“What’s on your mind?” asked Professor John Gaddis as he leaned back, put his hands behind his head and blew away my carefully cultivated and clearly unconvincing air of insouciance.
On my mind was a metaphysical question about my purpose in life. I get these bouts of metaphysics from time to time.
“Metaphysician, heal thyself!” quipped the prof. No, not really, he was much more helpful (if marginally less witty.) But lately they come not in single file but in battalions, questions such as:
Why do we say “as right as rain?”
Why should rain be noted for its accuracy more than any other type of weather?
What is to be done now that my favorite YDN columnist has quit?
Is Chad Callaghan pretty?
The answer to the third question is obvious, of course: ask the Roosevelt Institution to lobby for some form of Urban Regeneration Program. But the last…
(I hesitate to turn Scene into the sort of achingly self-referential journal beloved of academics in which nothing makes sense unless you’ve been reading for the past 27 years, but still.)
It all began two weeks ago with Chad Callaghan’s article, provocatively entitled “The Plight of the Pretty-Boys.”
What bothers me is that I was sure I was going to respond with a fulminating, foam-flecked, bow-tie revolving screed of wrath bitterly inveighing against … well, something. But upon rereading the article I found that I couldn’t possibly do this, for the simple reason that I didn’t understand it. I resolutely hung on, clinging to threads of comprehension like Linus Van Pelt to his blanket, until I hit the phrase “gay manwomb of Queen Competition,” at which point my mind threw down its pen and headed for the exit.
There are many reasons why I’m not totally at home at Yale (not American enough, not committed enough, can’t use the phrase “got diversity?” without laughing) and my best guess is that I’m just not gay enough to get it.
It’s not like I’m an Alpha male — in fact, if I were grading from my own policy sheet, I’d probably give myself Beta-minus for both style and content. And according to another of those brain-wiring tests, my mind turned out to be a balance of male and female; this explains a lot, not least the insistent sense of inadequacy I feel whenever I enter a hardware store.
My neural synapses flickered and buzzed like mosquitoes. (Not gay enough, not gay enough!) I hadn’t been this confused since reading French feminist theology.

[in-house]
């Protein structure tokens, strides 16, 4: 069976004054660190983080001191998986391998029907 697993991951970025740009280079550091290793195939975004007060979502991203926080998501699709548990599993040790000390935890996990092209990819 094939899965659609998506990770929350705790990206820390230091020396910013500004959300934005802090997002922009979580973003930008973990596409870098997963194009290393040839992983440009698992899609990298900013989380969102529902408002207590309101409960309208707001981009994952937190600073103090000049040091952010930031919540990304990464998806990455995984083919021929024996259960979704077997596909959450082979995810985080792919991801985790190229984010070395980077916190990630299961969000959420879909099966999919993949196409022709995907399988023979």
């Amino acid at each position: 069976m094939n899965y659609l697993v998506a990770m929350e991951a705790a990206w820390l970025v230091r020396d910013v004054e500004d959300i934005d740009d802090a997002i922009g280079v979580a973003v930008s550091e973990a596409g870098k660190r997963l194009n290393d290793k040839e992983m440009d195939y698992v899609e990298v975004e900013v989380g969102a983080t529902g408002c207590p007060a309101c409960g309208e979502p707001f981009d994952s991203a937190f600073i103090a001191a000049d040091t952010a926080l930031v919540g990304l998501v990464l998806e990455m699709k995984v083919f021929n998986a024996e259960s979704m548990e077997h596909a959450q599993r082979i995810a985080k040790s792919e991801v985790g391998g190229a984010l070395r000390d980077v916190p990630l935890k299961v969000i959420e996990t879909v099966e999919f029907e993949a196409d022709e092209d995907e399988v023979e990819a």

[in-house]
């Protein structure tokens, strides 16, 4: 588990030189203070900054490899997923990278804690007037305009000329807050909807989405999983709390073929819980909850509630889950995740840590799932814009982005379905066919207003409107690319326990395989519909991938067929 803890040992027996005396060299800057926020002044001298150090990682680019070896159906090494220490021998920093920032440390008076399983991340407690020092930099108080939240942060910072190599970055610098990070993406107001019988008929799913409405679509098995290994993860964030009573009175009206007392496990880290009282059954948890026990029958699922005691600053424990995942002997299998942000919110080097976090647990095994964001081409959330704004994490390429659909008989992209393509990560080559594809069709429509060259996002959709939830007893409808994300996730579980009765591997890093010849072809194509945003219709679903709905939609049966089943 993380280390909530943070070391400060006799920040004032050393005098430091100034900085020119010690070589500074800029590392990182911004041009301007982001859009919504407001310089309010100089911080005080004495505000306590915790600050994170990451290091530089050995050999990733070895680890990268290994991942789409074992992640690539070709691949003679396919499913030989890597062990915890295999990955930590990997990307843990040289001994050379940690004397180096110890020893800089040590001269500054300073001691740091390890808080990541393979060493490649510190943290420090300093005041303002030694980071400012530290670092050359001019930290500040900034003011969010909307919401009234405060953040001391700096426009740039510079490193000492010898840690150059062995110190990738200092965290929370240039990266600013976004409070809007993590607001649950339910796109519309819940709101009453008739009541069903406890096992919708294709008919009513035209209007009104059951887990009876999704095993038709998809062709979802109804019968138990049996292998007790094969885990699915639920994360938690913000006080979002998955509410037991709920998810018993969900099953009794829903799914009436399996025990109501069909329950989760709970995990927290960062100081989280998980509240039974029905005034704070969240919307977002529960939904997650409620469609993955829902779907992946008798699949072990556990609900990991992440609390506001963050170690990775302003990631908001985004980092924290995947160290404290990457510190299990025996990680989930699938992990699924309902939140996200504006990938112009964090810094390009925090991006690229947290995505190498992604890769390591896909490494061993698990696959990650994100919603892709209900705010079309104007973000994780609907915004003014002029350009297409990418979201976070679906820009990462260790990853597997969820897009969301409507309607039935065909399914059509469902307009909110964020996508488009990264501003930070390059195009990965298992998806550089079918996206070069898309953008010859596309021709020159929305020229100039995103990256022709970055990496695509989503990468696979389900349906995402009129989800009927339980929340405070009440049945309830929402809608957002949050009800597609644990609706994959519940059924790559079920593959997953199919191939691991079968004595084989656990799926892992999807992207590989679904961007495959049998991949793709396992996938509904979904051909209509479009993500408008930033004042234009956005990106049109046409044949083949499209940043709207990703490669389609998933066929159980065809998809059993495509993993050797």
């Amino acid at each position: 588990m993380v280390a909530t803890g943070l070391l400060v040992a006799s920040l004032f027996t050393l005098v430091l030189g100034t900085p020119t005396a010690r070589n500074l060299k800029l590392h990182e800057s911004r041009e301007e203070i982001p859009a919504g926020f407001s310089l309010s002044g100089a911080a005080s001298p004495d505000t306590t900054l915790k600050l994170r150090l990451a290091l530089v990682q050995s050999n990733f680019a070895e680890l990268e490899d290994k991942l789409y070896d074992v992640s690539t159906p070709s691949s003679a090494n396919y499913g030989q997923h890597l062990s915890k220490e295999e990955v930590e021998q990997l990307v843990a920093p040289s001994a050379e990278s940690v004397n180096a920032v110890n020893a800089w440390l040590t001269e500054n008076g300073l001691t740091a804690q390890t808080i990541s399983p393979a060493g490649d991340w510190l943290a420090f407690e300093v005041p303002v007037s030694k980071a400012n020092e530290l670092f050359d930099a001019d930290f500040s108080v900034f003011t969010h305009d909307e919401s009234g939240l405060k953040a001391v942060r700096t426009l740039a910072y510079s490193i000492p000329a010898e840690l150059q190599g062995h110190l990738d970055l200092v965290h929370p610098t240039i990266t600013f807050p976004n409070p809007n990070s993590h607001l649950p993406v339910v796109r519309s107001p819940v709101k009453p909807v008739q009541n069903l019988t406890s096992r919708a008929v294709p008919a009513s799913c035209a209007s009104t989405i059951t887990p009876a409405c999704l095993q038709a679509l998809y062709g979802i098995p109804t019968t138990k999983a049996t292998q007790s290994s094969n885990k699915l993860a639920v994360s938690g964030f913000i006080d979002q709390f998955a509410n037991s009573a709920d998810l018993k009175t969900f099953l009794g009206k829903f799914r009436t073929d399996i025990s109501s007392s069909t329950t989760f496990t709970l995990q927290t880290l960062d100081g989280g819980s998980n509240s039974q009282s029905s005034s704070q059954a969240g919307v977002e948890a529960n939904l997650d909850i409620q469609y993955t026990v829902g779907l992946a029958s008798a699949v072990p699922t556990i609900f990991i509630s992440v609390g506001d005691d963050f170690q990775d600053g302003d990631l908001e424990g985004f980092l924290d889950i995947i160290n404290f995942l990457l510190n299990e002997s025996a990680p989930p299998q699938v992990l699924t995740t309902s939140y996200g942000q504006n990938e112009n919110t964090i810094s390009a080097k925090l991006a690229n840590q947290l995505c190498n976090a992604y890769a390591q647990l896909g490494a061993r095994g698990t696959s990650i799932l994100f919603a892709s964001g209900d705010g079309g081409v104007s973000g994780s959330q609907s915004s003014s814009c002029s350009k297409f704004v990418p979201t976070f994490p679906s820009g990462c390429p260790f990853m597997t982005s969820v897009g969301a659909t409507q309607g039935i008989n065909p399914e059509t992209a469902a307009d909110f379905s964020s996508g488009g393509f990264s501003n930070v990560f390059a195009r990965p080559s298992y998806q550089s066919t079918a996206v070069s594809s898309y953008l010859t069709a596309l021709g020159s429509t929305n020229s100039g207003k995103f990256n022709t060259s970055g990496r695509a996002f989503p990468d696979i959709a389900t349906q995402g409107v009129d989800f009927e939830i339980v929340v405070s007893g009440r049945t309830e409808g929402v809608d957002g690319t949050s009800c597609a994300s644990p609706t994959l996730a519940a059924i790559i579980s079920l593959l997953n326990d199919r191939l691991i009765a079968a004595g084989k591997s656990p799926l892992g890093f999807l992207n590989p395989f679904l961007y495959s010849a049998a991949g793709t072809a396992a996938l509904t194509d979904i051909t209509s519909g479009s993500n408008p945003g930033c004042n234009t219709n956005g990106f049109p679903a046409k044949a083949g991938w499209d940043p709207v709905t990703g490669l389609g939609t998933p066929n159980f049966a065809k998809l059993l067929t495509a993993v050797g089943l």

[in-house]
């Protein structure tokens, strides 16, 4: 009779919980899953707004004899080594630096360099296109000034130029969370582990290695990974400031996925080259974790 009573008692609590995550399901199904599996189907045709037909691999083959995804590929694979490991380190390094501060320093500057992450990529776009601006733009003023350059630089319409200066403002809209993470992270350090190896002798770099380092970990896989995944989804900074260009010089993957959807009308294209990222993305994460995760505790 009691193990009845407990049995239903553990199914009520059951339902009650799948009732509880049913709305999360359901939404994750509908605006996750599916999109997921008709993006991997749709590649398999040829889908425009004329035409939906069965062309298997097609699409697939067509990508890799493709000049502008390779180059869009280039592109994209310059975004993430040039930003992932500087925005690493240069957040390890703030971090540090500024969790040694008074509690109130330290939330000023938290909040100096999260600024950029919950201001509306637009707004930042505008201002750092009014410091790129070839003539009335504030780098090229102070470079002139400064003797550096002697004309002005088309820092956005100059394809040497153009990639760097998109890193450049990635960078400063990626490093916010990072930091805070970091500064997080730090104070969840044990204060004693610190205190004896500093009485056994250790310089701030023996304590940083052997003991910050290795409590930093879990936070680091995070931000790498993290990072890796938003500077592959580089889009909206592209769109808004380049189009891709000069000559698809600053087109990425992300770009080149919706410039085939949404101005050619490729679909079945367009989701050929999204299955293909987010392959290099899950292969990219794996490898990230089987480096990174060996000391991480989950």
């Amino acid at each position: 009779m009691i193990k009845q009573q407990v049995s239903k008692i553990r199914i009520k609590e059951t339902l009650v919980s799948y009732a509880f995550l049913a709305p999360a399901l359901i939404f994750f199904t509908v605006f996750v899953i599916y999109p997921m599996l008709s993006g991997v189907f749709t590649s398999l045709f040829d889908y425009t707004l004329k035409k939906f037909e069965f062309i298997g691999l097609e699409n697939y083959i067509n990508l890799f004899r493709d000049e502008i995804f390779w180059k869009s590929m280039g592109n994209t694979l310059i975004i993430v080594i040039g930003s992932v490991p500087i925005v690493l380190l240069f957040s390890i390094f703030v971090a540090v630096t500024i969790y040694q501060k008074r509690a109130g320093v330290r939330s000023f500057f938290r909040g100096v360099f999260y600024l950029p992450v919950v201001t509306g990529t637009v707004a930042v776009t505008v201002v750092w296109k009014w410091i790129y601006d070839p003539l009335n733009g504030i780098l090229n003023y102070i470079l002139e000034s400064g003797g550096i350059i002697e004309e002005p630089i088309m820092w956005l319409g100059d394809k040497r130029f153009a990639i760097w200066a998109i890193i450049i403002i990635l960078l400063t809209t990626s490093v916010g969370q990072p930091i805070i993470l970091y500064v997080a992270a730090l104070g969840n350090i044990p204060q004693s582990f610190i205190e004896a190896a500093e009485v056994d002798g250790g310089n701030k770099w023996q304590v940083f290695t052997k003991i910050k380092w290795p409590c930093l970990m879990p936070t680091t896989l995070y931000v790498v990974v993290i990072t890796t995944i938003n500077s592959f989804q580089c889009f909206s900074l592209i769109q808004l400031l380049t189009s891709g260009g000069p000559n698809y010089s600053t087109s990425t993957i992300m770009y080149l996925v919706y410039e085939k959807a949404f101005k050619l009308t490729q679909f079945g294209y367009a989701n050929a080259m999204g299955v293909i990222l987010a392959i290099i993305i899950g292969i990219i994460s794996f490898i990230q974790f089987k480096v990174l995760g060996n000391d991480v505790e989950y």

Then, by the inscrutable workings of providence, I bumped into Chad, whom I don’t really know, twice in the same morning. First he was lifting very large weights in the gym, and then he was buying iced coffee in Booktrader’s. Ever since, my mind has been stuck revolving round the same question like a demented hamster on a wheel, namely:
“Is Chad Callaghan pretty?”
(A parenthetical bitch: If you’re lucky enough to be pretty, don’t irritate the rest of us by complaining. If you think it’s a problem, do something: go play rugby, for instance, which might make you buff but is very unlikely to leave you pretty. But otherwise stop complaining. You know you’d hate it if you looked normal).
And then, through my mental fog, came my mother’s voice like the beam of a lighthouse — which, frankly, scared the bejesus out of me.
“Too pretty,” she would say of some unfortunate actor or (occasionally) soccer player, shaking her head knowingly. My mom likes men not to be pretty, if possible. She would have said good things about Heathcliff. But what kind of universe was it where my mother’s disembodied voice agreed with the cri-de-coeur of a gay American actor?
I decided this was a question for Professor Gaddis.
I swiftly decided that this was not, in fact, a question for Professor Gaddis. At least not if I wanted to continue TF-ing for him.
So it might just have to stay with the imponderables. We have Chad’s word that he’s hirsute (YDN Sept 9), and, unless you’re an Afghan hound, hairy does not often mean pretty. He’s quite a big guy, but then so was Muhammed Ali, who described himself as pretty, and who’s going to argue with Ali?
Fortunately, it’s not really an issue in the long run. When Chad gets to London, I guarantee that women will throw themselves at him. And shortly afterwards, when the women have realized their mistake, so will men; and the cries of “coming, pretty or not!” will echo across the rooftops of my capital city.
Nick Baldock wants to walk Chad Callaghan.